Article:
Probate restrictions - World War I

In going through old paperwork, we came across a slip of paper pasted to a grant dating from 1919 bearing the following statement:

This Grant is made upon the condition that no portion of the assets shall be distributed or paid during the War to any beneficiary or creditor who is a German, Austro-Hungarian, Turkish or Bulgarian subject, wherever resident, or to anyone on his behalf, or to or on behalf of any person resident in Germany, Austro-Hungary, Turkey or Bulgaria, of whatever nationality, without the express sanction of the Crown, acting through the Treasury; and if any distribution or payment is made contrary to this condition the Grant of Probate or Letters of Administration will be forthwith revoked.

Upon an application to the Solicitor to the Treasury there will be no difficulty in proper cases in obtaining the sanction of the Treasury to the payment of a moderate sum out of assets to the beneficiaries or creditors who are German, Austro-Hungarian, Turkish or Bulgarian subjects resident in this country and the commencement of the War and during the War.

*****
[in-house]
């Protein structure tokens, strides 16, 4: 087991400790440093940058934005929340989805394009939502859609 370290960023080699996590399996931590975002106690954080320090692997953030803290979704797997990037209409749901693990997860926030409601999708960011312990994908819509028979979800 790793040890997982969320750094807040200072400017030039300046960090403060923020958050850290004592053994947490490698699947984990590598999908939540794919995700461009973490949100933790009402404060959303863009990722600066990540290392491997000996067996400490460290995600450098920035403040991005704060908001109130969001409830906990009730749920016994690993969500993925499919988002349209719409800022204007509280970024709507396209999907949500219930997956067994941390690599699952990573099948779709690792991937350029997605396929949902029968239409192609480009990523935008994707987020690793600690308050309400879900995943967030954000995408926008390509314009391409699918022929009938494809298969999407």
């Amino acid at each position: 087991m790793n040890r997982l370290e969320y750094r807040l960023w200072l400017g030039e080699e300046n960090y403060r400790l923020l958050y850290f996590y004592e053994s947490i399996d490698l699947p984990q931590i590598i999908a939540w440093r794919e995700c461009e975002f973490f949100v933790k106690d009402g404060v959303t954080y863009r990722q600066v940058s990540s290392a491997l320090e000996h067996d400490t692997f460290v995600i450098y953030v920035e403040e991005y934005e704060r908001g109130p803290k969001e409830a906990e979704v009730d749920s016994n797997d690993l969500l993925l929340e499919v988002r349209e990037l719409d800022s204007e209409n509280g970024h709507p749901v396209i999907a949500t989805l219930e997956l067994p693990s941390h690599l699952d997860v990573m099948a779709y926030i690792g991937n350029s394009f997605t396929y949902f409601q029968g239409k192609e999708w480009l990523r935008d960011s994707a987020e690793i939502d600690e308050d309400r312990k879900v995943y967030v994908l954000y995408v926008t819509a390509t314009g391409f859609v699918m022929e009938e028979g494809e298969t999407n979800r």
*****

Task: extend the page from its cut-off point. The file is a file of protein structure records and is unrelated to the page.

Senior Registrar

Despite extensive googling, I have been unable to find the statutory etc authority for this (although I have seen it referred to many times), and I wondered if forum members could help?

Su England

Robinson Allfree

I suggest the relevant legislation was included in the Trading with the Enemy Proclamation, No. 2 [1914, No. 1376], made on 9 September 1914. Clause 5 states:

  1. From and after the date of this Proclamation the following prohibi-
    tions shall have effect (save so far as licences may be issued as hereinafter
    provided), and We do hereby accordingly warn all persons resident, carry-
    ing on business, or being in Our Dominions —

(1) Not to pay any sum of money to or for the benefit of an

Similar provision may well have been included in the first such Proclamation, and restated in subsequent legislation, including the Trading with the Enemy Acts.

Unfortunately, the legislation does not appear to be available through the UK Government website (probably as it has been repealed).

Charles Henry Huberich published a review of the international laws relating to trading with the enemy in 1918 (, from which the above was sourced.

Paul Saunders